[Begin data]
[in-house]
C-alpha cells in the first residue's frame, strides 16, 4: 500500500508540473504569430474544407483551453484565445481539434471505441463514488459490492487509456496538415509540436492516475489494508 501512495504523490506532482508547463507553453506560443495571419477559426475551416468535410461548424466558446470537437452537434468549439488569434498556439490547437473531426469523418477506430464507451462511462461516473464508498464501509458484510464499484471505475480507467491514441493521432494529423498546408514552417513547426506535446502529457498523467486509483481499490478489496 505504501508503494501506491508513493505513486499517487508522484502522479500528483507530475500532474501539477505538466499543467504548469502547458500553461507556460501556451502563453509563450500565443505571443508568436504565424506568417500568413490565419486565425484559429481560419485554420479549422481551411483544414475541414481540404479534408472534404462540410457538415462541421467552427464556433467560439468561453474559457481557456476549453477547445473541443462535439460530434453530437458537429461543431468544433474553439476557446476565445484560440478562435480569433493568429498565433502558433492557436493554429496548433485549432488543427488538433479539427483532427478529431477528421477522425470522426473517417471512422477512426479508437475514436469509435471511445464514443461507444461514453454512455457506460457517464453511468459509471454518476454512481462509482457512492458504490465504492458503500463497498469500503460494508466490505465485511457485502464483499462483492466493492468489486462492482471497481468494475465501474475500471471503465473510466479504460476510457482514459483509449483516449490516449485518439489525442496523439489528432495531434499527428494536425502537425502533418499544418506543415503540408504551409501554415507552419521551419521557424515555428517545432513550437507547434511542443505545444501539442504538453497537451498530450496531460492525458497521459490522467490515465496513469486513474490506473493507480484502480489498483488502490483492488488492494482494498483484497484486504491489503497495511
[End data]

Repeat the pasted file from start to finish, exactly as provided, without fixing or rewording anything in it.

[in-house]
C-alpha cells in the first residue's frame, strides 16, 4: 500500500508540473504569430474544407483551453484565445481539434471505441463514488459490492487509456496538415509540436492516475489494508 501512495504523490506532482508547463507553453506560443495571419477559426475551416468535410461548424466558446470537437452537434468549439488569434498556439490547437473531426469523418477506430464507451462511462461516473464508498464501509458484510464499484471505475480507467491514441493521432494529423498546408514552417513547426506535446502529457498523467486509483481499490478489496 505504501508503494501506491508513493505513486499517487508522484502522479500528483507530475500532474501539477505538466499543467504548469502547458500553461507556460501556451502563453509563450500565443505571443508568436504565424506568417500568413490565419486565425484559429481560419485554420479549422481551411483544414475541414481540404479534408472534404462540410457538415462541421467552427464556433467560439468561453474559457481557456476549453477547445473541443462535439460530434453530437458537429461543431468544433474553439476557446476565445484560440478562435480569433493568429498565433502558433492557436493554429496548433485549432488543427488538433479539427483532427478529431477528421477522425470522426473517417471512422477512426479508437475514436469509435471511445464514443461507444461514453454512455457506460457517464453511468459509471454518476454512481462509482457512492458504490465504492458503500463497498469500503460494508466490505465485511457485502464483499462483492466493492468489486462492482471497481468494475465501474475500471471503465473510466479504460476510457482514459483509449483516449490516449485518439489525442496523439489528432495531434499527428494536425502537425502533418499544418506543415503540408504551409501554415507552419521551419521557424515555428517545432513550437507547434511542443505545444501539442504538453497537451498530450496531460492525458497521459490522467490515465496513469486513474490506473493507480484502480489498483488502490483492488488492494482494498483484497484486504491489503497495511